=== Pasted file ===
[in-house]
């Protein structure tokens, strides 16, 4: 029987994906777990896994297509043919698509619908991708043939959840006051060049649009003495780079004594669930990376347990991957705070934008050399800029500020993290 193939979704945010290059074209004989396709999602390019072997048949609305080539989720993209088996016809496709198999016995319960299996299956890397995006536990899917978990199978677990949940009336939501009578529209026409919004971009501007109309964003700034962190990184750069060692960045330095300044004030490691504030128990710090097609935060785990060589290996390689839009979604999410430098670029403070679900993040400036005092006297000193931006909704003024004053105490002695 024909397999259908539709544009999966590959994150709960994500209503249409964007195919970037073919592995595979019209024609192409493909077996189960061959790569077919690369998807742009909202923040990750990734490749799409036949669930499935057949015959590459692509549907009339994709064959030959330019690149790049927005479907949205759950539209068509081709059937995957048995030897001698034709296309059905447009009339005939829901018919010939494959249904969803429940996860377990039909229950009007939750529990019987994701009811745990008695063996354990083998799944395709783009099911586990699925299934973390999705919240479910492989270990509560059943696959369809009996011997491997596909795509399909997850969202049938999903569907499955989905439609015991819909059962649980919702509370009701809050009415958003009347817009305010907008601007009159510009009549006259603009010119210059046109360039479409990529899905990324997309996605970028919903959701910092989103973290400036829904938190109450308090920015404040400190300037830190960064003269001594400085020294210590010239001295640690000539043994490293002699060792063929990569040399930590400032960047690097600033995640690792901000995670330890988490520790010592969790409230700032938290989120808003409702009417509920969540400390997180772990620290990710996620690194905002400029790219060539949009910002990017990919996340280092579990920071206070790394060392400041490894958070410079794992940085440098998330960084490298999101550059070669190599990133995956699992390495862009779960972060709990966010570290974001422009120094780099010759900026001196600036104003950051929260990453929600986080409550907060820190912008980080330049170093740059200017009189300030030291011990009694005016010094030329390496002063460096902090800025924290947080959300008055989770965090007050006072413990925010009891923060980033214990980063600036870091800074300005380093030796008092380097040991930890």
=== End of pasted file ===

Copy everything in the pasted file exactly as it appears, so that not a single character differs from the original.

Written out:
[in-house]
């Protein structure tokens, strides 16, 4: 029987994906777990896994297509043919698509619908991708043939959840006051060049649009003495780079004594669930990376347990991957705070934008050399800029500020993290 193939979704945010290059074209004989396709999602390019072997048949609305080539989720993209088996016809496709198999016995319960299996299956890397995006536990899917978990199978677990949940009336939501009578529209026409919004971009501007109309964003700034962190990184750069060692960045330095300044004030490691504030128990710090097609935060785990060589290996390689839009979604999410430098670029403070679900993040400036005092006297000193931006909704003024004053105490002695 024909397999259908539709544009999966590959994150709960994500209503249409964007195919970037073919592995595979019209024609192409493909077996189960061959790569077919690369998807742009909202923040990750990734490749799409036949669930499935057949015959590459692509549907009339994709064959030959330019690149790049927005479907949205759950539209068509081709059937995957048995030897001698034709296309059905447009009339005939829901018919010939494959249904969803429940996860377990039909229950009007939750529990019987994701009811745990008695063996354990083998799944395709783009099911586990699925299934973390999705919240479910492989270990509560059943696959369809009996011997491997596909795509399909997850969202049938999903569907499955989905439609015991819909059962649980919702509370009701809050009415958003009347817009305010907008601007009159510009009549006259603009010119210059046109360039479409990529899905990324997309996605970028919903959701910092989103973290400036829904938190109450308090920015404040400190300037830190960064003269001594400085020294210590010239001295640690000539043994490293002699060792063929990569040399930590400032960047690097600033995640690792901000995670330890988490520790010592969790409230700032938290989120808003409702009417509920969540400390997180772990620290990710996620690194905002400029790219060539949009910002990017990919996340280092579990920071206070790394060392400041490894958070410079794992940085440098998330960084490298999101550059070669190599990133995956699992390495862009779960972060709990966010570290974001422009120094780099010759900026001196600036104003950051929260990453929600986080409550907060820190912008980080330049170093740059200017009189300030030291011990009694005016010094030329390496002063460096902090800025924290947080959300008055989770965090007050006072413990925010009891923060980033214990980063600036870091800074300005380093030796008092380097040991930890």